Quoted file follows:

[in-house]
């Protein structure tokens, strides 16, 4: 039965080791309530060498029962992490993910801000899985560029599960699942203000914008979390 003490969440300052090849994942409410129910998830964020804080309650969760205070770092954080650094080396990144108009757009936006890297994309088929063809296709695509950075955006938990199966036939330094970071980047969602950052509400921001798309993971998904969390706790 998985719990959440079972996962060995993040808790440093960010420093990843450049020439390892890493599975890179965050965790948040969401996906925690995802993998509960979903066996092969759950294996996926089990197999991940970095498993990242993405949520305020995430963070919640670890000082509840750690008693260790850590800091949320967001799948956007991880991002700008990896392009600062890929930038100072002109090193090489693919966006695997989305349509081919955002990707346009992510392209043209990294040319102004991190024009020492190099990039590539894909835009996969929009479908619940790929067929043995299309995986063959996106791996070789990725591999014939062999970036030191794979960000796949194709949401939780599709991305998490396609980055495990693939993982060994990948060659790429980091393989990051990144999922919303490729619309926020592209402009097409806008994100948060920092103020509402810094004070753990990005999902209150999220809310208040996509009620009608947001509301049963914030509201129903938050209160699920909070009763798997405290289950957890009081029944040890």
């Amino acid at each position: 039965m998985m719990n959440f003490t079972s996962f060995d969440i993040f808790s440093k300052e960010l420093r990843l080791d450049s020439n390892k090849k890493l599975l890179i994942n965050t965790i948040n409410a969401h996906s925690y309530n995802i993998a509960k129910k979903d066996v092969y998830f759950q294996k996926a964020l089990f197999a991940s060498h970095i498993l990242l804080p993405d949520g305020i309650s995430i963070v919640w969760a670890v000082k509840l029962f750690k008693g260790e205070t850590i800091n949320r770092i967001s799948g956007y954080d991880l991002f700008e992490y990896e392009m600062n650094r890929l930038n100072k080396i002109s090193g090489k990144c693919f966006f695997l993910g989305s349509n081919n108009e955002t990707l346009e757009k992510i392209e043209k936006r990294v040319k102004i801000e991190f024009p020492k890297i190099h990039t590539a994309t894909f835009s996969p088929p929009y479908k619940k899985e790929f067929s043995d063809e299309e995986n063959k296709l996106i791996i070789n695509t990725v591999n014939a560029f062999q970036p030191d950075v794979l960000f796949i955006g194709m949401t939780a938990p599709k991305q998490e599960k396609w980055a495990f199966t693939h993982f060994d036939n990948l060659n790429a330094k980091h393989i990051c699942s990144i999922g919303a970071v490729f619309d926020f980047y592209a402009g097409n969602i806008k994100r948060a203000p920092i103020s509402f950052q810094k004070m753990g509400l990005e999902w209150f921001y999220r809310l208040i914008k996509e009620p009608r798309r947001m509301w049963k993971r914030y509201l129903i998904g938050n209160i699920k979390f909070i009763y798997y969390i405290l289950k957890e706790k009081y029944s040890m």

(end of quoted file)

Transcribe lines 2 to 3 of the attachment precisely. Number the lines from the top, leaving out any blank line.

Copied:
């Protein structure tokens, strides 16, 4: 039965080791309530060498029962992490993910801000899985560029599960699942203000914008979390 003490969440300052090849994942409410129910998830964020804080309650969760205070770092954080650094080396990144108009757009936006890297994309088929063809296709695509950075955006938990199966036939330094970071980047969602950052509400921001798309993971998904969390706790 998985719990959440079972996962060995993040808790440093960010420093990843450049020439390892890493599975890179965050965790948040969401996906925690995802993998509960979903066996092969759950294996996926089990197999991940970095498993990242993405949520305020995430963070919640670890000082509840750690008693260790850590800091949320967001799948956007991880991002700008990896392009600062890929930038100072002109090193090489693919966006695997989305349509081919955002990707346009992510392209043209990294040319102004991190024009020492190099990039590539894909835009996969929009479908619940790929067929043995299309995986063959996106791996070789990725591999014939062999970036030191794979960000796949194709949401939780599709991305998490396609980055495990693939993982060994990948060659790429980091393989990051990144999922919303490729619309926020592209402009097409806008994100948060920092103020509402810094004070753990990005999902209150999220809310208040996509009620009608947001509301049963914030509201129903938050209160699920909070009763798997405290289950957890009081029944040890």
């Amino acid at each position: 039965m998985m719990n959440f003490t079972s996962f060995d969440i993040f808790s440093k300052e960010l420093r990843l080791d450049s020439n390892k090849k890493l599975l890179i994942n965050t965790i948040n409410a969401h996906s925690y309530n995802i993998a509960k129910k979903d066996v092969y998830f759950q294996k996926a964020l089990f197999a991940s060498h970095i498993l990242l804080p993405d949520g305020i309650s995430i963070v919640w969760a670890v000082k509840l029962f750690k008693g260790e205070t850590i800091n949320r770092i967001s799948g956007y954080d991880l991002f700008e992490y990896e392009m600062n650094r890929l930038n100072k080396i002109s090193g090489k990144c693919f966006f695997l993910g989305s349509n081919n108009e955002t990707l346009e757009k992510i392209e043209k936006r990294v040319k102004i801000e991190f024009p020492k890297i190099h990039t590539a994309t894909f835009s996969p088929p929009y479908k619940k899985e790929f067929s043995d063809e299309e995986n063959k296709l996106i791996i070789n695509t990725v591999n014939a560029f062999q970036p030191d950075v794979l960000f796949i955006g194709m949401t939780a938990p599709k991305q998490e599960k396609w980055a495990f199966t693939h993982f060994d036939n990948l060659n790429a330094k980091h393989i990051c699942s990144i999922g919303a970071v490729f619309d926020f980047y592209a402009g097409n969602i806008k994100r948060a203000p920092i103020s509402f950052q810094k004070m753990g509400l990005e999902w209150f921001y999220r809310l208040i914008k996509e009620p009608r798309r947001m509301w049963k993971r914030y509201l129903i998904g938050n209160i699920k979390f909070i009763y798997y969390i405290l289950k957890e706790k009081y029944s040890m």